Disclaimer: I recently attended Storage Field Day 19. My flights, accommodation and other expenses were paid for by Tech Field Day. There is no requirement for me to blog about any of the content presented and I am not compensated in any way for my time at the event. Some materials presented were discussed under NDA and don’t form part of my blog posts, but could influence future discussions.
Tiger Technology recently presented at Storage Field Day 19. You can see videos of the presentation here, and download my rough notes from here.
What’s A Tiger Then?
Tiger Technology has been around since 2004. It’s been primarily focused on the world of media and entertainment and the myriad of storage problems (opportunities?) associated with that market segment. Tiger Technology is:
- Privately held;
- Based in Bulgaria and the USA;
- Has around 50 employees; and
- Has more than 3000 customers worldwide.
As I mentioned earlier, they’ve been focused on the media and entertainment segment. This is on of the most demanding markets, with applications that are:
- Mission critical;
- Leveraging application specific functions + non-standard implementation;
- Time-sensitive; and
- Intolerant of data loss.
So what exactly does Tiger Bridge do? It might be better to think of it in terms of what it doesn’t do. There’s capacity management, cloud integration, hierarchical storage management, and some cool collaboration options. It’s a filter driver that lets you talk between all kinds of storage platforms via a global namespace. Key features include:
- Software only
- Unified storage space
- Multi-cloud, multi-tier
- Non-proprietary, no vendor lock
- No external cache
- Full Active Directory security features
Tiger Bridge Architecture
Alexander Lefterov took us through some of the initial technical and architectural choices that were made as part of the product development, including:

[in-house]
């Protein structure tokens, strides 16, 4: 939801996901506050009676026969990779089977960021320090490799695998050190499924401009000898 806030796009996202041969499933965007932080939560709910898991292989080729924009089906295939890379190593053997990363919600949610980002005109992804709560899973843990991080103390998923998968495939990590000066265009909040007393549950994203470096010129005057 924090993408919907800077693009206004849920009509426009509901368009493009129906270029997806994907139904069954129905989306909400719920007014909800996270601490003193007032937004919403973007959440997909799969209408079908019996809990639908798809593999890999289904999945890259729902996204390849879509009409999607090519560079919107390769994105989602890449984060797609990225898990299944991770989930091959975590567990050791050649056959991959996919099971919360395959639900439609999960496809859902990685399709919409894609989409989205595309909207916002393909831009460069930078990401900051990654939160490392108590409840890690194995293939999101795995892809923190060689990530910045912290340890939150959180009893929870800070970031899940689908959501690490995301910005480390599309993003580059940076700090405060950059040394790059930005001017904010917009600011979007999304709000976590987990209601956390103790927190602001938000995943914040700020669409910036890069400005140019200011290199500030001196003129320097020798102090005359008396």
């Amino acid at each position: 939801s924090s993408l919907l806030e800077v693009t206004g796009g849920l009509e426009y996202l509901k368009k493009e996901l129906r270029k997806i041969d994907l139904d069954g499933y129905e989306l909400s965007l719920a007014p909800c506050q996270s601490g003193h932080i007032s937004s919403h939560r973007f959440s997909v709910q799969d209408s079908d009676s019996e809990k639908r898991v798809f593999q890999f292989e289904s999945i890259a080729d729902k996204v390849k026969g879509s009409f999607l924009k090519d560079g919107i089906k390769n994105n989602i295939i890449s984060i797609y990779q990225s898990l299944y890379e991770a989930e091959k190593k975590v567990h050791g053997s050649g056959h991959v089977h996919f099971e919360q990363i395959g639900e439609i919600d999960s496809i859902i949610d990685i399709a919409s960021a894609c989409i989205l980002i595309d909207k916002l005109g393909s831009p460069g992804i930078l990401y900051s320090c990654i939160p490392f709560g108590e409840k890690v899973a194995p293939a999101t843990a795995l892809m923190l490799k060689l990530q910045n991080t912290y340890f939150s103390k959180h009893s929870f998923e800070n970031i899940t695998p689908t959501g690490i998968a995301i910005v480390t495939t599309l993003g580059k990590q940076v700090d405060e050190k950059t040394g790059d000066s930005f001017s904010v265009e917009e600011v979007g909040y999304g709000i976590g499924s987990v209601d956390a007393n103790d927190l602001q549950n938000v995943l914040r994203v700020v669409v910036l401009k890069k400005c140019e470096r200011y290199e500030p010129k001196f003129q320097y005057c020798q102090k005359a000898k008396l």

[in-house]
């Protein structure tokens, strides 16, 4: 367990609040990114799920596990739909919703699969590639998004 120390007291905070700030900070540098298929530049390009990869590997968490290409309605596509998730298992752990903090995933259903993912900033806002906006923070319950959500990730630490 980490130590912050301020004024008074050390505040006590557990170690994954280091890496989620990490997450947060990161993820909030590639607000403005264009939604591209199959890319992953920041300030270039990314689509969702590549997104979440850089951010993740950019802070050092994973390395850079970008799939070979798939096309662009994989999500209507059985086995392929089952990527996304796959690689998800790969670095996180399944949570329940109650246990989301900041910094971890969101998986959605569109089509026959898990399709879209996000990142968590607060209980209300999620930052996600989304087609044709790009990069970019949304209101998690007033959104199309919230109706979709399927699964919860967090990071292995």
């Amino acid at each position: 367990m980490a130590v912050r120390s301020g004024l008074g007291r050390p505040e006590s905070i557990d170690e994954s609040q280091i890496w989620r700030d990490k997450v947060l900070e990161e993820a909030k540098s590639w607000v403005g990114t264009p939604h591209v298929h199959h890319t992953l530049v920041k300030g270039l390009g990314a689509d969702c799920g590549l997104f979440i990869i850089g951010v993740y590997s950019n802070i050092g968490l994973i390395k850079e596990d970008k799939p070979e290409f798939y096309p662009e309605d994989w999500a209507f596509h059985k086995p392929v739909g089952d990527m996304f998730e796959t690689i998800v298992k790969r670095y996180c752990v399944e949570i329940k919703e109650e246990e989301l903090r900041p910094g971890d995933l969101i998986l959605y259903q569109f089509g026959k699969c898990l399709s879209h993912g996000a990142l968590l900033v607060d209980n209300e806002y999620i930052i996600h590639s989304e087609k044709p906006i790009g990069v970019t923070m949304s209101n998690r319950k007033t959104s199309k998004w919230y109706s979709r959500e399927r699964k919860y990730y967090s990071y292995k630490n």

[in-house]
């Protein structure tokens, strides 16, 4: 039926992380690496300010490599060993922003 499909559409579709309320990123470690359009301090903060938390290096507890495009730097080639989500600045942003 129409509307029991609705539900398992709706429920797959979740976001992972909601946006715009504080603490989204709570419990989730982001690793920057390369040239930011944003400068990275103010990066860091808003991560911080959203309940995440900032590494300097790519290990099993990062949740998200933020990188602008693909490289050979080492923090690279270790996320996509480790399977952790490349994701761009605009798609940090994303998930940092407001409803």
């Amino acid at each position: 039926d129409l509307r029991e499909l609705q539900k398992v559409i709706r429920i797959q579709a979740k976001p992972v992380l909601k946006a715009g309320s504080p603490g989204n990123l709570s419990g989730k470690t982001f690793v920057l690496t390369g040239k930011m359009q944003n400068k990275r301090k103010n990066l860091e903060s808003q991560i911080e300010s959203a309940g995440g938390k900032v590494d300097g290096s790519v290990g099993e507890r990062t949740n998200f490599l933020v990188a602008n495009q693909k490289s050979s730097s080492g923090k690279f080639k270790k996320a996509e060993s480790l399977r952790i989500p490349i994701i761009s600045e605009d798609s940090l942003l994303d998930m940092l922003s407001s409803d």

- File vs Block
- Internal to the data flow vs external
- Native vs cross platform
- File system vs database
- Open vs proprietary format on target
- System administrator vs end user
[image courtesy of Tiger Technology]
Thoughts and Further Reading
I first came across Tiger Technology when speaking to Backblaze about an integration that had been developed between B2 and Veeam. It strikes me that Tiger Technology is pretty good at gluing storage together to make it do what people need it to do. The appeal of cloud storage is that you can theoretically expand and shrink the capacity you consume based on your workload requirements on any given day. Unfortunately, it’s not always a simple exercise to put data where you need it in a timely fashion. Tiger Bridge enables you to easily access cloud storage, and move data between on-premises storage and the cloud.
There are a bunch of cool storage solutions available on the market, servicing all kinds of workload requirements. Some are fast, some are slow, some are expensive, and some are cheap. But sometimes you need to do stuff with storage that might reside both on-premises and in the cloud. In that case, you want the experience to be non-intrusive from a usability perspective. My father-in-law always talks about the importance of the user experience versus wasting time trying to get the technology working as expected. It strikes me that Tiger Technology has done a good job of ensuring that the bridge between on-premises storage and multiple cloud storage options is a fairly robust one.
People sometimes find themselves trying to do things that aren’t natively supported by the technologies they’re using. Oftentimes the response from the technology vendor is to change how the user is doing a particular activity. If you’ve worked in an enterprise service management environment, you may have heard this being trotted out by the service management consultant. But I think it’s a bit rich to expect that users should build their business activities based on the capabilities of the technology, and not the other way around. Solutions like Tiger Bridge are a nice compromise between how users want to work, and how the storage vendors deliver their technology to those users. It’s not a solution that’s going to work for everyone, but if you have the need, I think it’s worth checking out.